recovery, all patients with partial response (PR) or
complete response (CR) to induction chemotherapy
were to receive three additional cycles of PF.
A cycle of chemotherapy was comprised of cisplatin, 100 mg/m2 infused over 60 minutes on Day
1, followed by 5-FU, 1000 mg/m2/day, continuously
infused over Days 1 ? 5. Hospitalization was required
for the administration of chemotherapy and for appropriate hydration, antiemetic therapy, and monitoring
of fluid balance and urine output. Prior to each cycle
of therapy, blood counts and serum creatinine were
determined. After discharge, patients were followed on
a weekly basis and monitored for drug-related toxicity.
Dose modification or treatment interruption was
required in the event of significant toxicities. A chemotherapy cycle was postponed for 1 week if the neutrophil count was �00/mL or if the platelet count was
�,000/mL. Cisplatin was discontinued for Grade 3
ototoxicity, if serum creatinine was elevated to 2 mg/
dL, or if creatinine clearance diminished to �/mL/
minute at the initiation of the next cycle. The duration
of 5-FU infusion was reduced by 1 or 2 days with the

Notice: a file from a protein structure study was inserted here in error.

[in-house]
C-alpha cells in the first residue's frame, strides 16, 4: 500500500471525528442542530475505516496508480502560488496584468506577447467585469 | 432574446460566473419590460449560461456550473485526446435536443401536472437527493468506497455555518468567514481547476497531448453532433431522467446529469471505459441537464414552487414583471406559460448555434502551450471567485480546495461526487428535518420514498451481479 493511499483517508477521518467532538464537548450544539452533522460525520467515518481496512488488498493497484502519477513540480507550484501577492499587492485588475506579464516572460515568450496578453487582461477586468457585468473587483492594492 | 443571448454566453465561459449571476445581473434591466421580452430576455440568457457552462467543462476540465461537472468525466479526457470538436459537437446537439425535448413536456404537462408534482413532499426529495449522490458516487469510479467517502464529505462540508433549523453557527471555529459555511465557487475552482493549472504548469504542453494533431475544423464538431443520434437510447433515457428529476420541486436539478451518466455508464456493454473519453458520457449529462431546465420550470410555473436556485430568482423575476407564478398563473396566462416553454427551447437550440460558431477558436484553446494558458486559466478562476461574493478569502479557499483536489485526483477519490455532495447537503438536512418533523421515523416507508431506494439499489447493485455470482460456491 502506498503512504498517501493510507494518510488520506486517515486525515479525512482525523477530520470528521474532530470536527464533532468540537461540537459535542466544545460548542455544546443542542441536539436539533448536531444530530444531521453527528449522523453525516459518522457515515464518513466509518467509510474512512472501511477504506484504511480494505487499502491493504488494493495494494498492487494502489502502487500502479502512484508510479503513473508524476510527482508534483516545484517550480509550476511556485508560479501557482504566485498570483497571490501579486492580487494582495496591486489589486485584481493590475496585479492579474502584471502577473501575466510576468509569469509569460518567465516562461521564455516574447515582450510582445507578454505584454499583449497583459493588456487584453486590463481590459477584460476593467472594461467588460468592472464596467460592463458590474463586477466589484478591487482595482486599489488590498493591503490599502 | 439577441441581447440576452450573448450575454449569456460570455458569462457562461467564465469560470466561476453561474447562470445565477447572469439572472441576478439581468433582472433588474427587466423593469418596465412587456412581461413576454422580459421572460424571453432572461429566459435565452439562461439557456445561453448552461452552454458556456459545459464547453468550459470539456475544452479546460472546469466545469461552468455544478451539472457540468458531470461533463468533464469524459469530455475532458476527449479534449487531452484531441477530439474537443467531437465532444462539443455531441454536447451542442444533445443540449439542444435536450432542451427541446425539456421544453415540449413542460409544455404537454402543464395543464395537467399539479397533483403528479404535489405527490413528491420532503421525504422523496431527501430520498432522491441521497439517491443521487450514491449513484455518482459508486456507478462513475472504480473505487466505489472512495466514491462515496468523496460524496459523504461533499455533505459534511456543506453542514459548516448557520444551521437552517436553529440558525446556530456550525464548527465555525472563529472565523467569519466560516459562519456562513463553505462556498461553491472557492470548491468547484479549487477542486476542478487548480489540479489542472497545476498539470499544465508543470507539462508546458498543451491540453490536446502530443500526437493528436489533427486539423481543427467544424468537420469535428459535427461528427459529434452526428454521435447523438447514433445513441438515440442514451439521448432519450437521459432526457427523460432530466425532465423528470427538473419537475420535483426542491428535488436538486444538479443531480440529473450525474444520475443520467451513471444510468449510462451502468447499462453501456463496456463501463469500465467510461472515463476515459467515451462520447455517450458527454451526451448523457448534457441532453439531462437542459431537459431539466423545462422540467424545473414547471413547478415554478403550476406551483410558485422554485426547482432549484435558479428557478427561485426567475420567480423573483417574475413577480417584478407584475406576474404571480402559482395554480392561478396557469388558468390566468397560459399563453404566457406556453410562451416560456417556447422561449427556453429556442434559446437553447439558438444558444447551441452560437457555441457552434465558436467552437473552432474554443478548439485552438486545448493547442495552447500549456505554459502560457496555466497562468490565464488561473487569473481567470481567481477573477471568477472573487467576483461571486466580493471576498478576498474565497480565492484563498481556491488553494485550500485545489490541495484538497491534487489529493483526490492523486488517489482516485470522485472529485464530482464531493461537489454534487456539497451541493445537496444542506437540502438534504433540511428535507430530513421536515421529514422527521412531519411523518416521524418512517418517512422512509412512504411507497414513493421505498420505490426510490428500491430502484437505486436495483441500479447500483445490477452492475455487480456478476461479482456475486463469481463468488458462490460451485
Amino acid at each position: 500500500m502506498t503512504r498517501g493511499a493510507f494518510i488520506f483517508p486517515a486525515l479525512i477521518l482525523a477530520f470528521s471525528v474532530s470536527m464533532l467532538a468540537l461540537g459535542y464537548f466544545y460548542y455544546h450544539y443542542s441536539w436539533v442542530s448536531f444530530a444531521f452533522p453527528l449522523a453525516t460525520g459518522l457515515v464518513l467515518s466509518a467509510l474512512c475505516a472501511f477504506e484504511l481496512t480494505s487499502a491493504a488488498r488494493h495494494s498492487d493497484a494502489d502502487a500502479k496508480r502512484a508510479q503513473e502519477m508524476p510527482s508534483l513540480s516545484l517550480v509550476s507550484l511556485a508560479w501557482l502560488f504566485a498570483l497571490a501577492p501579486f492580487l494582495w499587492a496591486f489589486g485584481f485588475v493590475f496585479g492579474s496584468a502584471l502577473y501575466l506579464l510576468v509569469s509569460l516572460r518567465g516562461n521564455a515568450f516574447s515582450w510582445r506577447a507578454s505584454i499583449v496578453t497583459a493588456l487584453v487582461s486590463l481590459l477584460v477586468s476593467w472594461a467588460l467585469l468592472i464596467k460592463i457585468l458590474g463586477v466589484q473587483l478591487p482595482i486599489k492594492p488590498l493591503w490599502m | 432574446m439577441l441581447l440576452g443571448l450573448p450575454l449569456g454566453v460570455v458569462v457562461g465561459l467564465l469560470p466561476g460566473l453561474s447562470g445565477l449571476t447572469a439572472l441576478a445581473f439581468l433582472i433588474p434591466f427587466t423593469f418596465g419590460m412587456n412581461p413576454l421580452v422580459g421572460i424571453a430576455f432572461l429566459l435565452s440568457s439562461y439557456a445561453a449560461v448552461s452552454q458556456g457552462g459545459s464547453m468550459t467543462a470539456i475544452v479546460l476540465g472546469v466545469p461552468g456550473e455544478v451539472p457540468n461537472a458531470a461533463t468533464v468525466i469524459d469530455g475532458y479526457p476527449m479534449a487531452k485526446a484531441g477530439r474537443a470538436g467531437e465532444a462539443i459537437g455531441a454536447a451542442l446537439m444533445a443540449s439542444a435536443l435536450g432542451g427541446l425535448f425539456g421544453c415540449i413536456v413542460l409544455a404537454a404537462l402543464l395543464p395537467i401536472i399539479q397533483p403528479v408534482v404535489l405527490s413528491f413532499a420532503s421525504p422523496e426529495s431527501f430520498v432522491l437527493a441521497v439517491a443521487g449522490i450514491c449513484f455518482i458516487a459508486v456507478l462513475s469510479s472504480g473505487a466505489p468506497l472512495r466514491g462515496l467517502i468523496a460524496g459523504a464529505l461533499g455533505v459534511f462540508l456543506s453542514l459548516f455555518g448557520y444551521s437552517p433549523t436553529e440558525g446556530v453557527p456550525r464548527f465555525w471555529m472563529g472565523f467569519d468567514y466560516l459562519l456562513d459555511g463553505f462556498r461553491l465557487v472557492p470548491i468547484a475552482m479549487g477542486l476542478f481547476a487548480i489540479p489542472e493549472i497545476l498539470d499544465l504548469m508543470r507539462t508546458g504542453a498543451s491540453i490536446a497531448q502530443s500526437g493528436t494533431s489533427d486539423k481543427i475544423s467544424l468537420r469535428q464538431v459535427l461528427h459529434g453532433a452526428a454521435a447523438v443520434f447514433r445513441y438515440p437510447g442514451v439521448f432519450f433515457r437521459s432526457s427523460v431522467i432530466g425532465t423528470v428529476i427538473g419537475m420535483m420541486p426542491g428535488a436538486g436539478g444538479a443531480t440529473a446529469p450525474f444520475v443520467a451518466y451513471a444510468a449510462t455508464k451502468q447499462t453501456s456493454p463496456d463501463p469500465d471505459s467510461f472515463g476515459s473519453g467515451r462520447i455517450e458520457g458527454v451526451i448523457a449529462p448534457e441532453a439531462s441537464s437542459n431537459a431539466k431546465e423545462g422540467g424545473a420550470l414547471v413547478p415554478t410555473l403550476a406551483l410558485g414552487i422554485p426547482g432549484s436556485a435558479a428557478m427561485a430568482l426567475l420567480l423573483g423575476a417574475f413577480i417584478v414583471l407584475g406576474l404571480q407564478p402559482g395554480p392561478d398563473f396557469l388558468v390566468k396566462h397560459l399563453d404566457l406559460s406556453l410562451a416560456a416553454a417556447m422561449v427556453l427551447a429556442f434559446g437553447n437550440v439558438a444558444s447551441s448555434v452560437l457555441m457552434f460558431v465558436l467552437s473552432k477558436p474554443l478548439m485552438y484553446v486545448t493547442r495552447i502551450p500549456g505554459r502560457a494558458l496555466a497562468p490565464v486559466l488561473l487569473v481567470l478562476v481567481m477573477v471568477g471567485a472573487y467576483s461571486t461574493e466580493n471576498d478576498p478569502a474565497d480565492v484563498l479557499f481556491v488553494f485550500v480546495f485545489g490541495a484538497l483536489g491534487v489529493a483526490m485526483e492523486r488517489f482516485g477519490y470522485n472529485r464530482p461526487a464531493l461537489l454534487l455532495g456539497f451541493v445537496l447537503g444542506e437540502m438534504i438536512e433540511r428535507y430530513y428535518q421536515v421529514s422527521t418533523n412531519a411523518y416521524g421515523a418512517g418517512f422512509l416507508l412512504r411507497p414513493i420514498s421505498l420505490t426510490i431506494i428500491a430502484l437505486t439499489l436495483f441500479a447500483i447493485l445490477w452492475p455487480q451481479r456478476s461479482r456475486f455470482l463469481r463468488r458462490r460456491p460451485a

occurrence of severe mucositis or myelosuppression
in the previous cycle. If intolerable toxicity occurred
or if there was disease progression noted during chemotherapy, patients proceeded to definitive local therapy.
After the planned three cycles of chemotherapy,
repeat endoscopy and formal assessment of response
status were performed. Definition of clinical response
is outlined as follows:
CR: The disappearance of all endoscopically visible
and palpable tumor for at least 28 days. A histologic CR
required either surgical resection with no pathologic
evidence of tumor or convincing biopsies of the tumor
bed that were free of malignancy.
PR: Shrinkage of measurable disease by at least 50%
of the product of the two longest perpendicular dimensions of the indicator lesion, lasting 28 days or
Disease progression: Increase by at least 25% in the
size of the indicator lesion, or the appearance of new
lesions or death while the patient was on study.
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CANCER February 1, 1997 / Volume 79 / Number 3
Treatment Schema
Diagnosis r
Staging r
PF 1 3 r
Surgery and/or radiation r
PF 1 3
PF � Cisplatin, 100 mg/m2 on Day 1 and
5-FU, 1000 mg/m2/day on Days 1-5
by continuous i.v. infusion (cycle
repeats every 3 weeks)
PF: combination of cisplatin plus infusional 5-fluorouracil; 5-FU: 5-fluorouracil; i.v.: intravenously.
Stable disease (SD): Less than a partial response, but
without evidence of disease progression.